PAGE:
at least some versions of these reports available publicly. As you can imagine, there is some sensitivity about,

capabilities and other things that we might be a little bit careful about.

But yes, we also plan to do that. And that's --

[audience clarification] I meant external people reporting in. 

Oh, interesting. Definitely that's something that is part of

- like, when we talk about unknown-unknowns -

part of where we will be sourcing our insights will be from externally,

but yeah, so that's definitely that. Unless you have something else in mind as well?

So we definitely are planning to gather input from others because at the very least it will 

give us ideas of what to look for. But that might be one way to operationalize it.

[audience question] Thank you. Not exactly directly related to your talk, Alek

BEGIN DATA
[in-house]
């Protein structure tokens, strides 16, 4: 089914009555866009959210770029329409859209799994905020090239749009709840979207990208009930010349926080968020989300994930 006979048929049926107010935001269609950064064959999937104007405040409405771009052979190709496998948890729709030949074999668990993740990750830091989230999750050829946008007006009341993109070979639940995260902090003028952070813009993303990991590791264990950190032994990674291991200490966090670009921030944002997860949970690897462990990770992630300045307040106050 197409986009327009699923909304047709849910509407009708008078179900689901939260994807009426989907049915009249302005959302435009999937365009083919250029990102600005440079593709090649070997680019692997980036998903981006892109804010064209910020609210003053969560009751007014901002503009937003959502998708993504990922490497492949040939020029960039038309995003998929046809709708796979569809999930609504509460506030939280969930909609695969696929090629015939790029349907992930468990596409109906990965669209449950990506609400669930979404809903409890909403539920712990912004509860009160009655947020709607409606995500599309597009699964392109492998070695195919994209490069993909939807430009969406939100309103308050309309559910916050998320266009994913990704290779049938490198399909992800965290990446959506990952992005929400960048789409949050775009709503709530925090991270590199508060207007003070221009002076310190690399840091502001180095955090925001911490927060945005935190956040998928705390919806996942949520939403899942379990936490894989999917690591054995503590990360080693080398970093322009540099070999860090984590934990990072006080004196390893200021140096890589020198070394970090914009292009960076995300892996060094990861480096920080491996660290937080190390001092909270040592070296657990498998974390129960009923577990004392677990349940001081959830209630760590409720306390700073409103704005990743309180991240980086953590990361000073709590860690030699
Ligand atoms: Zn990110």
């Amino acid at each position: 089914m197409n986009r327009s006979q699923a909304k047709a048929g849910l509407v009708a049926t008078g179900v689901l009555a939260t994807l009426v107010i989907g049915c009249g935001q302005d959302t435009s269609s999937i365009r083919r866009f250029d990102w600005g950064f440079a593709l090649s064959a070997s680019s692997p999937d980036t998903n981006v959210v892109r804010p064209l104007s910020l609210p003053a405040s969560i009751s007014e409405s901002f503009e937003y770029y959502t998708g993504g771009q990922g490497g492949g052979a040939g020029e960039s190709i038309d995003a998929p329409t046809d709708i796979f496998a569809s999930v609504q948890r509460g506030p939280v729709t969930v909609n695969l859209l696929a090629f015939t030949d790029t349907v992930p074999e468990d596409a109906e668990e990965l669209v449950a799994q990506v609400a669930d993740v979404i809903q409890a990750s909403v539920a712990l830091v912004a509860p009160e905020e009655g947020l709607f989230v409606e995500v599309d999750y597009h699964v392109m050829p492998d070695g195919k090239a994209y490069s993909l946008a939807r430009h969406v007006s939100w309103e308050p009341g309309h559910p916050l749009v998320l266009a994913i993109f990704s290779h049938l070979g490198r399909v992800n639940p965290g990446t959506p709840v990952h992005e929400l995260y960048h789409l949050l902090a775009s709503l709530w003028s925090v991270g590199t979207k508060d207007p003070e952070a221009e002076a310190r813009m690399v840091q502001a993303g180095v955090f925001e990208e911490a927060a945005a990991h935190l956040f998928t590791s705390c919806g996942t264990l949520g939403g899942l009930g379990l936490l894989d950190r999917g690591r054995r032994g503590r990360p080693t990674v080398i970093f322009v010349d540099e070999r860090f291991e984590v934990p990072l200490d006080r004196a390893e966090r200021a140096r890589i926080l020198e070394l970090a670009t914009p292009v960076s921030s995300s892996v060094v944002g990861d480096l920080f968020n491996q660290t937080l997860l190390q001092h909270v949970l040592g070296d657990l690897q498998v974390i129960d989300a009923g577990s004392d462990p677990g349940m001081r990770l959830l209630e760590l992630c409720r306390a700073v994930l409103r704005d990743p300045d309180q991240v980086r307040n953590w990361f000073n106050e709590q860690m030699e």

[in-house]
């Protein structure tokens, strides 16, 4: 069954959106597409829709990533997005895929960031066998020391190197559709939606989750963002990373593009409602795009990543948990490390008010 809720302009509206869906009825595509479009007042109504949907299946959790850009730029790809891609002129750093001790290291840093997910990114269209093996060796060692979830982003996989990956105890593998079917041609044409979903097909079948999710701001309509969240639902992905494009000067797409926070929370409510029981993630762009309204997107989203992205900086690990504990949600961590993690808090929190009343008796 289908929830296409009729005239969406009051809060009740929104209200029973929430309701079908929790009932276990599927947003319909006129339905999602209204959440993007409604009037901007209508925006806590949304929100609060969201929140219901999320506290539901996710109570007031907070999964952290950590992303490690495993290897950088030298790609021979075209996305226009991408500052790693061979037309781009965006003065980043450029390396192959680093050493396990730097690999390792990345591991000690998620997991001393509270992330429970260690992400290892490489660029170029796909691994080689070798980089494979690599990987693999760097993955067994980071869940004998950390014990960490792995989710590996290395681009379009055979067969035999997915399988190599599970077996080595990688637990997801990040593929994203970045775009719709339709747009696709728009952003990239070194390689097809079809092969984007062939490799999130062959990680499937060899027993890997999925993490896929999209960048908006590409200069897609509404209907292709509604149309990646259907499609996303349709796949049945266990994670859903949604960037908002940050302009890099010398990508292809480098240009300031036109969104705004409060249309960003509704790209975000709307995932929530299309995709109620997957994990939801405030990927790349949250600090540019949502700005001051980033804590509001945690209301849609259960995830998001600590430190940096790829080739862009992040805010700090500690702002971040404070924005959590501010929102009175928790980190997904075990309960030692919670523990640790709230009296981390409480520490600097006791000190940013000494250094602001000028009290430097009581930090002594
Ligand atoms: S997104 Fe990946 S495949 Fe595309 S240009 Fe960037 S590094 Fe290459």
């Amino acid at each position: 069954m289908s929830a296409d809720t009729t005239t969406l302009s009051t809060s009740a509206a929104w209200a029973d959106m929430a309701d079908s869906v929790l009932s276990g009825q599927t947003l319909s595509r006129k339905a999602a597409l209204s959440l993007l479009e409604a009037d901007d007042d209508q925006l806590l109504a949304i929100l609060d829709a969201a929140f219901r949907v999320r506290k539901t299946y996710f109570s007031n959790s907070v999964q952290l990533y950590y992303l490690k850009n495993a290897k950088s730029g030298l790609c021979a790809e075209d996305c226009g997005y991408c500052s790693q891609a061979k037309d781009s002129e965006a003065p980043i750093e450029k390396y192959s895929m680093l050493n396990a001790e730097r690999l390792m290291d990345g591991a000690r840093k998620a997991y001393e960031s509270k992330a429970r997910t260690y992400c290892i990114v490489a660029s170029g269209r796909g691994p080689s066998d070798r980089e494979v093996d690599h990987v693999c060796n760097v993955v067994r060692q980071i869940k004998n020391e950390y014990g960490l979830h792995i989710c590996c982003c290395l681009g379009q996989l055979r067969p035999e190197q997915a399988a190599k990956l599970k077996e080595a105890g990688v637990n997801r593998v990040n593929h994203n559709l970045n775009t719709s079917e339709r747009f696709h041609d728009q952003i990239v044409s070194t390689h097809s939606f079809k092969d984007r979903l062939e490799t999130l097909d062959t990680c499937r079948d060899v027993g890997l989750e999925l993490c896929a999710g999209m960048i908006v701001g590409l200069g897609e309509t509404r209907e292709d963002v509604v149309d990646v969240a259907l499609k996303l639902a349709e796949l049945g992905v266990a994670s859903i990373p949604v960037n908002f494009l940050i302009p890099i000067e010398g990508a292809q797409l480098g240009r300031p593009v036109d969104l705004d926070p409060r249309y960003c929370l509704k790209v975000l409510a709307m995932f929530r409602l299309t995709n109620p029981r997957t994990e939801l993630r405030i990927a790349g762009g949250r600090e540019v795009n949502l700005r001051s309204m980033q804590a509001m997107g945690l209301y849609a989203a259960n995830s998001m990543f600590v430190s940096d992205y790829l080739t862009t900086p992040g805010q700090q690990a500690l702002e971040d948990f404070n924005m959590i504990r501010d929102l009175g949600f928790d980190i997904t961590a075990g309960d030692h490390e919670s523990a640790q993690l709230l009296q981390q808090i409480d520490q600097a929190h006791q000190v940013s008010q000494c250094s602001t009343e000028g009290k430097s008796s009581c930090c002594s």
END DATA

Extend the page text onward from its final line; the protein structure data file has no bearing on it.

and you know, I like Alek a lot. But it's the second time we have teams hiring and so on.

I think it's good if this community has a peer reviewed conference that we kind of submit

papers, have academic, you know, discussions and stuff so not directly related to you.

Maybe if you wanna - do you think that we need that kind of conference?

So very nice Elad.

Yes, very putting me on the spot, Yes.

So I do think that, by the way, this is the thing

when I made this comment that I just discovered there's not that much science in this space.

It's just such a nascent field.

And one way that I know is an academic that brings more science is actually having conferences where people can publish 

and build on each other's work. So very supportive of that.